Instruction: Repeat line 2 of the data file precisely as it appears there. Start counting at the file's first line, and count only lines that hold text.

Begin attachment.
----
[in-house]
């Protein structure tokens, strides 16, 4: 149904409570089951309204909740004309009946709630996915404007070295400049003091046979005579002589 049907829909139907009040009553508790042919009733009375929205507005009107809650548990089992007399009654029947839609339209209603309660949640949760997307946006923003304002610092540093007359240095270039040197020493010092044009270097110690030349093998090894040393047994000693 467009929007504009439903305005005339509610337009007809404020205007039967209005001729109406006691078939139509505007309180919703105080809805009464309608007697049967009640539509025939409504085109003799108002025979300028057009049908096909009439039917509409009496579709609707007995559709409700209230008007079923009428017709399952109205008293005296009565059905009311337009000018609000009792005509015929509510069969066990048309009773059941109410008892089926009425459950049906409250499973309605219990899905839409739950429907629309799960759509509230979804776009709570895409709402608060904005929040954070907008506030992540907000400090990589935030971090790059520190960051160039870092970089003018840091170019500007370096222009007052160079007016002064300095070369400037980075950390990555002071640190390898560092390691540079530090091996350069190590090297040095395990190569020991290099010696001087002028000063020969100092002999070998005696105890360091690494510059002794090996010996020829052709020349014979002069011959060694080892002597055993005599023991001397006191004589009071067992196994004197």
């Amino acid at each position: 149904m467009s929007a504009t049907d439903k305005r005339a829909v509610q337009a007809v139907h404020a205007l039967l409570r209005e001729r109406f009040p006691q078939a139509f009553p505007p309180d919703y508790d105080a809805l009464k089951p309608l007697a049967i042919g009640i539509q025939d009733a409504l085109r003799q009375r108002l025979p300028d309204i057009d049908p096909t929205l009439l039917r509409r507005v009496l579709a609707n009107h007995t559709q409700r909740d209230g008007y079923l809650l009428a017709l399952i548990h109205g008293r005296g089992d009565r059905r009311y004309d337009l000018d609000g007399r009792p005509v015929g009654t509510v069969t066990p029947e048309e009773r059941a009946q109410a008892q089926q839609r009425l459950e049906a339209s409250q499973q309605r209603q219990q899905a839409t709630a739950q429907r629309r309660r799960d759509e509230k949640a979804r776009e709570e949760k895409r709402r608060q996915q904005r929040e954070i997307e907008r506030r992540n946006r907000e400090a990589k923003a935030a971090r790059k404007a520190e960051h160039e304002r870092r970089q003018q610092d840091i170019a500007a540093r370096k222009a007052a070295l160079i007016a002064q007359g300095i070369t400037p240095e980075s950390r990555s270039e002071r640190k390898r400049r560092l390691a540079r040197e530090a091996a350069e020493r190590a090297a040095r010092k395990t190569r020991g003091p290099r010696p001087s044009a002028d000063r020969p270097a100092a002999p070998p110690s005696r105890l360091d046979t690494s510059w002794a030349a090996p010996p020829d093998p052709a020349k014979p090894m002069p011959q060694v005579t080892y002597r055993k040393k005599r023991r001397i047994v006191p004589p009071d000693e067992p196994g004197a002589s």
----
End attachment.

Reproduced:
């Protein structure tokens, strides 16, 4: 149904409570089951309204909740004309009946709630996915404007070295400049003091046979005579002589 049907829909139907009040009553508790042919009733009375929205507005009107809650548990089992007399009654029947839609339209209603309660949640949760997307946006923003304002610092540093007359240095270039040197020493010092044009270097110690030349093998090894040393047994000693 467009929007504009439903305005005339509610337009007809404020205007039967209005001729109406006691078939139509505007309180919703105080809805009464309608007697049967009640539509025939409504085109003799108002025979300028057009049908096909009439039917509409009496579709609707007995559709409700209230008007079923009428017709399952109205008293005296009565059905009311337009000018609000009792005509015929509510069969066990048309009773059941109410008892089926009425459950049906409250499973309605219990899905839409739950429907629309799960759509509230979804776009709570895409709402608060904005929040954070907008506030992540907000400090990589935030971090790059520190960051160039870092970089003018840091170019500007370096222009007052160079007016002064300095070369400037980075950390990555002071640190390898560092390691540079530090091996350069190590090297040095395990190569020991290099010696001087002028000063020969100092002999070998005696105890360091690494510059002794090996010996020829052709020349014979002069011959060694080892002597055993005599023991001397006191004589009071067992196994004197």